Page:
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Archive for December 18th, 2006

Hyper-local is the future? Yeah, no sh…

Monday, December 18th, 2006

Apparently, the Beacon publisher has a vision for the future of the paper, and *cough* surprise, it’s local, local, local. Welcome to the rest of the industry.

The newspaper will roll out its “Neighborhood Express” initiative in January, which includes a full page devoted to bites of news from as many communities as will fit.

The new community-news page will appear on Page B3 five times a week, Moss said, with the editorial and op-ed pages returning to the newspaper’s A section. There will be related advertising and circulation efforts as well.

“It’s a block-by-block, neighborhood-by-neighborhood approach to growing our readership and growing our advertisers,” he said.

This is the right move. It is a necessary move that every paper needs to make if it wants to continue to be relevant. What is considered news will continue redefining itself and perhaps regressing in the months and years that are ahead. News is, always has been and always will be what people want to know. And lucky for newspapers who pay attention to this trend, people really want to know about their communities.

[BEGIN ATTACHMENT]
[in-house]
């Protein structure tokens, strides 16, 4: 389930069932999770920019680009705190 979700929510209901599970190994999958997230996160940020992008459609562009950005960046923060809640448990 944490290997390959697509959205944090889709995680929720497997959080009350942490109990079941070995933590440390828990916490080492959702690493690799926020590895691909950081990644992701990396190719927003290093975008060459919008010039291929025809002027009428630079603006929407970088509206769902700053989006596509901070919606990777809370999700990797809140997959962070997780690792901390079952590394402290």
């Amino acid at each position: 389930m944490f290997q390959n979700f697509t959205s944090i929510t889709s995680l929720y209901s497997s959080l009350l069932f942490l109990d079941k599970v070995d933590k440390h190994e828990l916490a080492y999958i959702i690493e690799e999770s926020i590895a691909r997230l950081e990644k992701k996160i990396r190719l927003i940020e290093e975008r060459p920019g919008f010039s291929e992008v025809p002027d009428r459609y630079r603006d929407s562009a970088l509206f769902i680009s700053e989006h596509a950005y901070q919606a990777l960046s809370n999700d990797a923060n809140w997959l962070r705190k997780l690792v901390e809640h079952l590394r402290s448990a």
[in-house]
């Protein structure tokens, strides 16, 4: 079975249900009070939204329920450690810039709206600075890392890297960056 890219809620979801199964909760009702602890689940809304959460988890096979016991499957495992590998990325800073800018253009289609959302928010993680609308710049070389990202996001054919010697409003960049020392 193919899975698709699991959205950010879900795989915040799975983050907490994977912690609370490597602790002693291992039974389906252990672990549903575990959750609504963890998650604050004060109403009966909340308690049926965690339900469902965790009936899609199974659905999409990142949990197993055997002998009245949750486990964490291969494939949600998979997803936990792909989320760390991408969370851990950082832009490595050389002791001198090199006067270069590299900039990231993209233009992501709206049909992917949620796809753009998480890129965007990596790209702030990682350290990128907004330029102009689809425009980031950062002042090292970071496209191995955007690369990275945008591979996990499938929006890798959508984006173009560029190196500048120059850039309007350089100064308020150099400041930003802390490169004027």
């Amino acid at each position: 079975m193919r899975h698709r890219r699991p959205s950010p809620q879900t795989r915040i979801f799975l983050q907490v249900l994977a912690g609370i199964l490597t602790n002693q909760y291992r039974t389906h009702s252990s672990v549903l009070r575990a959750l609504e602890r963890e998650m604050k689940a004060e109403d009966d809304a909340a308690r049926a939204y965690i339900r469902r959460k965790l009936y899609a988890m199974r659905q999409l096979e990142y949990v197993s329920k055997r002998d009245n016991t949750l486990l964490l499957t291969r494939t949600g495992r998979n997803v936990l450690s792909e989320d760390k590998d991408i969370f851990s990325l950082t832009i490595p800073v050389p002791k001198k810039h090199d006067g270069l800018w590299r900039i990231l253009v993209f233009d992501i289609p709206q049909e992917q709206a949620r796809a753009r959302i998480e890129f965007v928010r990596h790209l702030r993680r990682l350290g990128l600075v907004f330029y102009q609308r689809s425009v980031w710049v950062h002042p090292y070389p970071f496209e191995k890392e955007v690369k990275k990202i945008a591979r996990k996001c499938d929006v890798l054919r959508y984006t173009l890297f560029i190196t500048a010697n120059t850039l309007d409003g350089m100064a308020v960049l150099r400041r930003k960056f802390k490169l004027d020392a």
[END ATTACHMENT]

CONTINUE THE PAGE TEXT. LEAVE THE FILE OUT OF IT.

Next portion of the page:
I think the one undeniable strength papers like the Beacon and others have is they can cover their community in a way nobody else can. I can read about the latest presidential decree on CNN or NYTimes.com, and in fact, I probably will. They’re going to have it first and with better access than the other papers who are waiting on an AP story to come through. However, nobody else is going to tell me about the new buildings being built in my school district or about the cab flying through the window of a popular downtown restaurant. The only sources I have for that news are local. And newspapers are good, and getting better when coupled with the Web, at getting out such stories with context and relevance that make them compelling enough for me to pick up the paper and read.

I’m glad my hometown paper decided to join the hyper-local party the rest of the industry recognized months (or perhaps even longer) ago.